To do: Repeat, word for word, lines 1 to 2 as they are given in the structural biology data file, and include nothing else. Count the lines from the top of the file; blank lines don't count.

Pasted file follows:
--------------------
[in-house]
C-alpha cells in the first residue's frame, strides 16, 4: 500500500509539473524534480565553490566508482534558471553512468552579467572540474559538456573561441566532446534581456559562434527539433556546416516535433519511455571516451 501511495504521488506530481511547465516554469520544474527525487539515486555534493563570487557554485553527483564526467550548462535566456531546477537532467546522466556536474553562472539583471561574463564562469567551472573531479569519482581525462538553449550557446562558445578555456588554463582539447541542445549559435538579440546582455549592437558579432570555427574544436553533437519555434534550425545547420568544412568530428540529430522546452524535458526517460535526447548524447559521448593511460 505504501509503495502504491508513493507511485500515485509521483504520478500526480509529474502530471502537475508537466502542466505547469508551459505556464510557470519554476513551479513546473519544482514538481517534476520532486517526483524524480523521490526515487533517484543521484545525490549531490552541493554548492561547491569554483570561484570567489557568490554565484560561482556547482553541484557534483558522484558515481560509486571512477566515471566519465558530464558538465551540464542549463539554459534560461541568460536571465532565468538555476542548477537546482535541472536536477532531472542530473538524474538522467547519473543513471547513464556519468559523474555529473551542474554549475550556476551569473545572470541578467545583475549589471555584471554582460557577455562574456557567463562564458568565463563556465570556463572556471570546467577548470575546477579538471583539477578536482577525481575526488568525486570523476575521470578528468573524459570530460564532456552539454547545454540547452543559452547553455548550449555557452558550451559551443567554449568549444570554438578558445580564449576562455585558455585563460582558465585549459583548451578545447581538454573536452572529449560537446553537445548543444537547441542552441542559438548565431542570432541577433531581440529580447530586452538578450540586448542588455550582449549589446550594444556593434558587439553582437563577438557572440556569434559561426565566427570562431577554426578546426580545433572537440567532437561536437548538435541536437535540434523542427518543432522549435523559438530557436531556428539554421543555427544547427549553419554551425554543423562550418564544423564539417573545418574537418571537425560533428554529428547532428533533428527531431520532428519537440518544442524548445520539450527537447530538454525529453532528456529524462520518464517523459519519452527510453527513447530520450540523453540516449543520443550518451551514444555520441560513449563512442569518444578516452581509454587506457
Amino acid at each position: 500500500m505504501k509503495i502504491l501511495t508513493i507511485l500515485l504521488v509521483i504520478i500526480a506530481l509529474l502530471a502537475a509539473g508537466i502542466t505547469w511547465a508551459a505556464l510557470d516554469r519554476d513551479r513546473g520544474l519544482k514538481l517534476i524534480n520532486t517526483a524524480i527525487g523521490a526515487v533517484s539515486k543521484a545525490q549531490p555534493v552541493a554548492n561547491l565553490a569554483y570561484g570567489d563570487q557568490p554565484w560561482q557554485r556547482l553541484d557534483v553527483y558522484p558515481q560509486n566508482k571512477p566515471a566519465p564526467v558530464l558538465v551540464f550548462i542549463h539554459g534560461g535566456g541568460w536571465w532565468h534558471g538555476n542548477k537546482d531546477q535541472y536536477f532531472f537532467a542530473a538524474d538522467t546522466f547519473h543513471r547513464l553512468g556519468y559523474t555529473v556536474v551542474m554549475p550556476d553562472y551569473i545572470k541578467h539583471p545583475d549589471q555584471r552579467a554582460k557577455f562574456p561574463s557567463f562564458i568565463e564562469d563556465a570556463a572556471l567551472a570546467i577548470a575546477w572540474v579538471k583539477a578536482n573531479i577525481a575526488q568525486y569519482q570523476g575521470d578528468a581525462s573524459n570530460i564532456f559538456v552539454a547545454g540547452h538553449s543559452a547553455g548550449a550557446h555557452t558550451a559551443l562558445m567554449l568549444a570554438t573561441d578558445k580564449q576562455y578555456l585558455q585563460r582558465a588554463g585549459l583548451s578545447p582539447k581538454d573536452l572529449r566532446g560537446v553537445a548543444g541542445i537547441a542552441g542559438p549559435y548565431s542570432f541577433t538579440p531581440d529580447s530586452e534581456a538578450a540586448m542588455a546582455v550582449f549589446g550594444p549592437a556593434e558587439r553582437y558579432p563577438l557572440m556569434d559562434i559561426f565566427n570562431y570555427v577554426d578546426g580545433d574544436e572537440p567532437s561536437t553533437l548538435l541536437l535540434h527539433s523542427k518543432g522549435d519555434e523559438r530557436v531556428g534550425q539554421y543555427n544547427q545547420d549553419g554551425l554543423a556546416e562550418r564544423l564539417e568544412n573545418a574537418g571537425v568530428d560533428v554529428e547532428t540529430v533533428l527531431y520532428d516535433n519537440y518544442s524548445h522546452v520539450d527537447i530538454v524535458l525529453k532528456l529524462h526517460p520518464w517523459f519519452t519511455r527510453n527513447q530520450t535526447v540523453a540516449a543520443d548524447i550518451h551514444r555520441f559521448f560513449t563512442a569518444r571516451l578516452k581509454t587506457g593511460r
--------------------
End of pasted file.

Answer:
[in-house]
C-alpha cells in the first residue's frame, strides 16, 4: 500500500509539473524534480565553490566508482534558471553512468552579467572540474559538456573561441566532446534581456559562434527539433556546416516535433519511455571516451 501511495504521488506530481511547465516554469520544474527525487539515486555534493563570487557554485553527483564526467550548462535566456531546477537532467546522466556536474553562472539583471561574463564562469567551472573531479569519482581525462538553449550557446562558445578555456588554463582539447541542445549559435538579440546582455549592437558579432570555427574544436553533437519555434534550425545547420568544412568530428540529430522546452524535458526517460535526447548524447559521448593511460 505504501509503495502504491508513493507511485500515485509521483504520478500526480509529474502530471502537475508537466502542466505547469508551459505556464510557470519554476513551479513546473519544482514538481517534476520532486517526483524524480523521490526515487533517484543521484545525490549531490552541493554548492561547491569554483570561484570567489557568490554565484560561482556547482553541484557534483558522484558515481560509486571512477566515471566519465558530464558538465551540464542549463539554459534560461541568460536571465532565468538555476542548477537546482535541472536536477532531472542530473538524474538522467547519473543513471547513464556519468559523474555529473551542474554549475550556476551569473545572470541578467545583475549589471555584471554582460557577455562574456557567463562564458568565463563556465570556463572556471570546467577548470575546477579538471583539477578536482577525481575526488568525486570523476575521470578528468573524459570530460564532456552539454547545454540547452543559452547553455548550449555557452558550451559551443567554449568549444570554438578558445580564449576562455585558455585563460582558465585549459583548451578545447581538454573536452572529449560537446553537445548543444537547441542552441542559438548565431542570432541577433531581440529580447530586452538578450540586448542588455550582449549589446550594444556593434558587439553582437563577438557572440556569434559561426565566427570562431577554426578546426580545433572537440567532437561536437548538435541536437535540434523542427518543432522549435523559438530557436531556428539554421543555427544547427549553419554551425554543423562550418564544423564539417573545418574537418571537425560533428554529428547532428533533428527531431520532428519537440518544442524548445520539450527537447530538454525529453532528456529524462520518464517523459519519452527510453527513447530520450540523453540516449543520443550518451551514444555520441560513449563512442569518444578516452581509454587506457